The business environment for diamonds and diamond jewellery is the healthiest we have seen in several years, spurred on by an improvement in global supply and demand fundamentals.
THE discovery last year of a 1,174-carat diamond at the Karowe mine provided a timely reminder of just what a rare asset the Botswana mine is for owner Lucara Diamond Corporation. So, it’s full speed ahead for Lucara and its CEO, Eira Thomas, this year, with the underground project aimed at extending the mine’s life from 2026 - when the open pit is due to close - to 2040, at least. A $220m funding package in March 2021 was followed by full board sanction for the project in September. With that groundwork in place, 2022 is about project implementation. About $110m has been targeted in capex for the year.,p>Meanwhile, Thomas will be keeping fingers and toes crossed the diamond market continues to recover from the stresses of the Covid-19 pandemic. The company has targeted production and sales of between 300,0000 and 340,000 carats this year, and revenue of up to $215m. That number excludes sales of high-value stones that are again to be exclusively sold to HB Group in Antwerp by dint of a contract renewal, signed in April 2021, for a two-year period.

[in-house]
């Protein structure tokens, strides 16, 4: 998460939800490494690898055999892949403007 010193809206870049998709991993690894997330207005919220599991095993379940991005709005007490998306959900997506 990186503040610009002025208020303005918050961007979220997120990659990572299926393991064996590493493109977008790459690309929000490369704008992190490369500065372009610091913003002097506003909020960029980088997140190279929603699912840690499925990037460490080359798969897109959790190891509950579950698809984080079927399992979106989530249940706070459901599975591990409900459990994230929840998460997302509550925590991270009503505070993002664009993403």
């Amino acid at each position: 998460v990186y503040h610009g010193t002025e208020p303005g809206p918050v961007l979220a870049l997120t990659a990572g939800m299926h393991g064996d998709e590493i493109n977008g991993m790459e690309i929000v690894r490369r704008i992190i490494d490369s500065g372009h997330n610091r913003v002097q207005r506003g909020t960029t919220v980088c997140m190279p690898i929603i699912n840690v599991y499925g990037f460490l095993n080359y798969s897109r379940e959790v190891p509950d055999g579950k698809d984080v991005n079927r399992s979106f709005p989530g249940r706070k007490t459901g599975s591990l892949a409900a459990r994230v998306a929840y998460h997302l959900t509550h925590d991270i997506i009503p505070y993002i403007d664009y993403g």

Other than traditional tender sales, Lucara also sells its rough diamonds through its bespoke digital platform, Clara. Clients on the platform increased to 84 from 71 last year but it desperately needs third-party production for it to gain scale. There was talk last year of a listed diamond producer supplying its rough diamonds into Clara but there’s not been a breakthrough on that as yet.